Goat Mountain is a hiking trail in Skamania County and Lewis County, Washington. It is within Mount Saint Helens National Volcanic Monument and Gifford Pinchot National Forest. It is 9.2 miles long and begins at 3,262 feet altitude. Traveling the entire trail is 18.0 miles with a total elevation gain of 5,781 feet.
Goat Mountain Professional Reviews and Guides
"Hike along a lofty ridge at the demarcation of the blast zone. Look south at blown-down and toppled forests and a series of sparkling alpine lakes surrounded by silver snags. Look north at alpine meadows ﬂush with wildﬂowers and hillsides cloaked in verdant old-growth canopies."
--Craig Romano and Aaron Theisen , Day Hiking Mount St. Helens (The Mountaineers Books).
"In the northern part of the Mount St. Helens National Volcanic Monument, only a few miles but seemingly a world away from the crowds that gather near the volcano, this wonderful loop hike explores the edge of the volcano’s recovering devastated area. The loop has it all: high ridges with outstanding views; a mountain lake that is ideal for swimming; a lush river valley with huge old-growth forests; and, most surprisingly, very few people. In fact, the trails are more commonly used by equestrians than by hikers. Despite the horses, the trails are in good shape and not badly damaged by hooves or overly aromatic from “apples.”"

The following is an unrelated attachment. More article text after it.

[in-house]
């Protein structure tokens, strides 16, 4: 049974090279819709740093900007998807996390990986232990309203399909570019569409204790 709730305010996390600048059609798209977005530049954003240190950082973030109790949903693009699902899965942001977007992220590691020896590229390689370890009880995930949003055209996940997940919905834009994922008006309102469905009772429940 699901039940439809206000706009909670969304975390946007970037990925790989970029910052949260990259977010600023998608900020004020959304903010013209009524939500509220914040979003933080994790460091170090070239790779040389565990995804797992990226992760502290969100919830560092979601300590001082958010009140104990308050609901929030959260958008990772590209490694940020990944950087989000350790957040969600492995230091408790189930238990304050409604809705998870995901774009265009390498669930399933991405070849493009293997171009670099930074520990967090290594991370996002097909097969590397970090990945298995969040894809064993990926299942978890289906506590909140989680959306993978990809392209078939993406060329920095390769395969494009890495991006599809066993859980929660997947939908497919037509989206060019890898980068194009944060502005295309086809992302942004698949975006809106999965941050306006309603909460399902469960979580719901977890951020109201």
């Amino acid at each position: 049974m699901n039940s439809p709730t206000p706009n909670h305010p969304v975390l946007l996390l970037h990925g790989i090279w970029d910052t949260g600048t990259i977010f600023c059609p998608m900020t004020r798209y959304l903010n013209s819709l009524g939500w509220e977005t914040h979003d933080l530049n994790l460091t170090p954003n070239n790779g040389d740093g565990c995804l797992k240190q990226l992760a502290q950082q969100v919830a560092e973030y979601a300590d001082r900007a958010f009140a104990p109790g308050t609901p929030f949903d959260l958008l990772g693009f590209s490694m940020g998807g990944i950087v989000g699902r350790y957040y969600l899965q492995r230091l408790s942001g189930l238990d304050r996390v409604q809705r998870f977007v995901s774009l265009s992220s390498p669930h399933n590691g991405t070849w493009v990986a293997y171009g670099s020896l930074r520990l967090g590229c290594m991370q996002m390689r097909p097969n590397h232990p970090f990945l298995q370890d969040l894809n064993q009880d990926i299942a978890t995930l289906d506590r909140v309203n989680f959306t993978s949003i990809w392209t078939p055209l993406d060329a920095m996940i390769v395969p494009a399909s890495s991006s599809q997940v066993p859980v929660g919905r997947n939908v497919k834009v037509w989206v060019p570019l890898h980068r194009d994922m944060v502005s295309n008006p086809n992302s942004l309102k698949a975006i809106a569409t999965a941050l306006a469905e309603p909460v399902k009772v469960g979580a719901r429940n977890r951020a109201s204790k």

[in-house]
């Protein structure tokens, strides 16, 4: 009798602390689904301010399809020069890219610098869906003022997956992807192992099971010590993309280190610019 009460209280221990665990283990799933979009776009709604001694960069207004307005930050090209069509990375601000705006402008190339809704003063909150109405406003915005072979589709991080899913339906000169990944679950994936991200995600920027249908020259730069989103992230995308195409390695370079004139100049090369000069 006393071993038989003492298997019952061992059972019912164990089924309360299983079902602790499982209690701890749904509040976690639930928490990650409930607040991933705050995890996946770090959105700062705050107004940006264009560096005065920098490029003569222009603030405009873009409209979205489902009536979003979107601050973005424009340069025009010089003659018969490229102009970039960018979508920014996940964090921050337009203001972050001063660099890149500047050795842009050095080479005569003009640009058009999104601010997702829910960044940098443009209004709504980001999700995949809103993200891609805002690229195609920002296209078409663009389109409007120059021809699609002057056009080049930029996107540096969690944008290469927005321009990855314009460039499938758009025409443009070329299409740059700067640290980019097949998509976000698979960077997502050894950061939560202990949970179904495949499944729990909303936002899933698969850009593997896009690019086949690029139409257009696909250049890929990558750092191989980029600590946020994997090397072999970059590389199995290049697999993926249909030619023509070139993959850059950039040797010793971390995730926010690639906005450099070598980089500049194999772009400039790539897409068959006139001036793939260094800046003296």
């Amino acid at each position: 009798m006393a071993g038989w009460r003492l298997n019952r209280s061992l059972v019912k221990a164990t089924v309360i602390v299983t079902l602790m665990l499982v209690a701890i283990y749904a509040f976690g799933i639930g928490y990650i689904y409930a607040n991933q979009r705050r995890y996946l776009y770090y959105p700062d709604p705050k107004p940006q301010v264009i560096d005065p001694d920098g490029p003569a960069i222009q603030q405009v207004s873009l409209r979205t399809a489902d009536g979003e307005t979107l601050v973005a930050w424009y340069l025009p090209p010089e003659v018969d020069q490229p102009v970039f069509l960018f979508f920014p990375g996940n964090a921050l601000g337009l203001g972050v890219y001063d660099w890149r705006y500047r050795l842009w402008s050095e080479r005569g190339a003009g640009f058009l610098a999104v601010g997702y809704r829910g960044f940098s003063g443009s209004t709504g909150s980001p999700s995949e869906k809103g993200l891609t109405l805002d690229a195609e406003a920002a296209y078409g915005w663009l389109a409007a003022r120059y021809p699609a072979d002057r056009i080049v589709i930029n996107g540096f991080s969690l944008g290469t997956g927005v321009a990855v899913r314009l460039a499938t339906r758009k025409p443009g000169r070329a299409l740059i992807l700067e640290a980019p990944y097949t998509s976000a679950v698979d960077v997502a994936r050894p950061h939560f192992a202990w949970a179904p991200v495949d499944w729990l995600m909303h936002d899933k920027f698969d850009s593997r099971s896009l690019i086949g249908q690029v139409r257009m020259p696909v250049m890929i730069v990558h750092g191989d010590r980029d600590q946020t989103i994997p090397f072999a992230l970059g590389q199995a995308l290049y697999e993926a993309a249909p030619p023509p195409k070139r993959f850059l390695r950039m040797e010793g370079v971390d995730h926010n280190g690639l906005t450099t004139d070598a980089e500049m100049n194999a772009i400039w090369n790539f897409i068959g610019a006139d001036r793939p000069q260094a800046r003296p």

--Doug Lorain, One Night Wilderness: Portland: Backcountry Getaways Within Three Hours of the City (Wilderness Press).
"Traversing a high ridge due north of Mount St. Helens, this trail offers some of the best views of the volcano’s massive crater and huge blast area. Goat Mountain hikers can see the yawning crater and the piled rubble of the new lava dome, as well as the incredible changes to the land in front of the blast. You can look out over vast hillsides that used to be covered in thick, green forest; in a matter of minutes in 1980, they were reduced to stark gray wastelands. Vegetation has only begun to come back in the last few years, and the new greenery is especially vivid against the sterile ash backdrop. Even the ridge along which the trail runs was scarred by the blast, and streaks of ash are evident everywhere."
--Dan A. Nelson , Day Hiking: South Cascades (The Mountaineers Books).
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